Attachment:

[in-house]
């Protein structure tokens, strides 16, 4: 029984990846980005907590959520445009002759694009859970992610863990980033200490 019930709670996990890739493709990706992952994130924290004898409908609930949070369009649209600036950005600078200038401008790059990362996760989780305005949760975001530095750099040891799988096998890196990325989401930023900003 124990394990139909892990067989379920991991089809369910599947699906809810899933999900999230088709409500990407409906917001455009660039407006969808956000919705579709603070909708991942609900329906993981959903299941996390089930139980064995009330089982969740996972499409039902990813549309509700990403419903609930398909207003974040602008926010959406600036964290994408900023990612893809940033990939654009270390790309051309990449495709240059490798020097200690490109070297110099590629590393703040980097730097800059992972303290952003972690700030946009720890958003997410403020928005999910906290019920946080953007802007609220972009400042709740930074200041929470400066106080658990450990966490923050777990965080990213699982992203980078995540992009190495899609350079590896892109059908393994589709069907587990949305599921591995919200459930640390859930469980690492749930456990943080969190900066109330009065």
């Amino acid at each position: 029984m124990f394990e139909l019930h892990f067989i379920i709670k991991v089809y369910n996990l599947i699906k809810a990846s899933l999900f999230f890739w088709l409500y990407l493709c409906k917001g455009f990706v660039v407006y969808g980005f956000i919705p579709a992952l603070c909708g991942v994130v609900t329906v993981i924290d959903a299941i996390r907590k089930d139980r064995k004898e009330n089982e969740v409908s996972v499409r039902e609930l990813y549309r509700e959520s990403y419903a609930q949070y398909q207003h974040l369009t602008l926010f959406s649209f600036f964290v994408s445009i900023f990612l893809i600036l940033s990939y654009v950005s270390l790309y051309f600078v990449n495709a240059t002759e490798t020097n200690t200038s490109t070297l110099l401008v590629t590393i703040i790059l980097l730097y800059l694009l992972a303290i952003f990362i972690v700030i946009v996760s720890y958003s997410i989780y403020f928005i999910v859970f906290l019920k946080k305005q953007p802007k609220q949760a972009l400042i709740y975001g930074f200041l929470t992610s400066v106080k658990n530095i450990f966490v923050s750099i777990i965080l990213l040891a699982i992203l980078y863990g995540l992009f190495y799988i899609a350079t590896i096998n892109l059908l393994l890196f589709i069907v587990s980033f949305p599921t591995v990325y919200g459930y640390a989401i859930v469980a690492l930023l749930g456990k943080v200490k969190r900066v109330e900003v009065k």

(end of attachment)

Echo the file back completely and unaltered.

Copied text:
[in-house]
């Protein structure tokens, strides 16, 4: 029984990846980005907590959520445009002759694009859970992610863990980033200490 019930709670996990890739493709990706992952994130924290004898409908609930949070369009649209600036950005600078200038401008790059990362996760989780305005949760975001530095750099040891799988096998890196990325989401930023900003 124990394990139909892990067989379920991991089809369910599947699906809810899933999900999230088709409500990407409906917001455009660039407006969808956000919705579709603070909708991942609900329906993981959903299941996390089930139980064995009330089982969740996972499409039902990813549309509700990403419903609930398909207003974040602008926010959406600036964290994408900023990612893809940033990939654009270390790309051309990449495709240059490798020097200690490109070297110099590629590393703040980097730097800059992972303290952003972690700030946009720890958003997410403020928005999910906290019920946080953007802007609220972009400042709740930074200041929470400066106080658990450990966490923050777990965080990213699982992203980078995540992009190495899609350079590896892109059908393994589709069907587990949305599921591995919200459930640390859930469980690492749930456990943080969190900066109330009065």
């Amino acid at each position: 029984m124990f394990e139909l019930h892990f067989i379920i709670k991991v089809y369910n996990l599947i699906k809810a990846s899933l999900f999230f890739w088709l409500y990407l493709c409906k917001g455009f990706v660039v407006y969808g980005f956000i919705p579709a992952l603070c909708g991942v994130v609900t329906v993981i924290d959903a299941i996390r907590k089930d139980r064995k004898e009330n089982e969740v409908s996972v499409r039902e609930l990813y549309r509700e959520s990403y419903a609930q949070y398909q207003h974040l369009t602008l926010f959406s649209f600036f964290v994408s445009i900023f990612l893809i600036l940033s990939y654009v950005s270390l790309y051309f600078v990449n495709a240059t002759e490798t020097n200690t200038s490109t070297l110099l401008v590629t590393i703040i790059l980097l730097y800059l694009l992972a303290i952003f990362i972690v700030i946009v996760s720890y958003s997410i989780y403020f928005i999910v859970f906290l019920k946080k305005q953007p802007k609220q949760a972009l400042i709740y975001g930074f200041l929470t992610s400066v106080k658990n530095i450990f966490v923050s750099i777990i965080l990213l040891a699982i992203l980078y863990g995540l992009f190495y799988i899609a350079t590896i096998n892109l059908l393994l890196f589709i069907v587990s980033f949305p599921t591995v990325y919200g459930y640390a989401i859930v469980a690492l930023l749930g456990k943080v200490k969190r900066v109330e900003v009065k």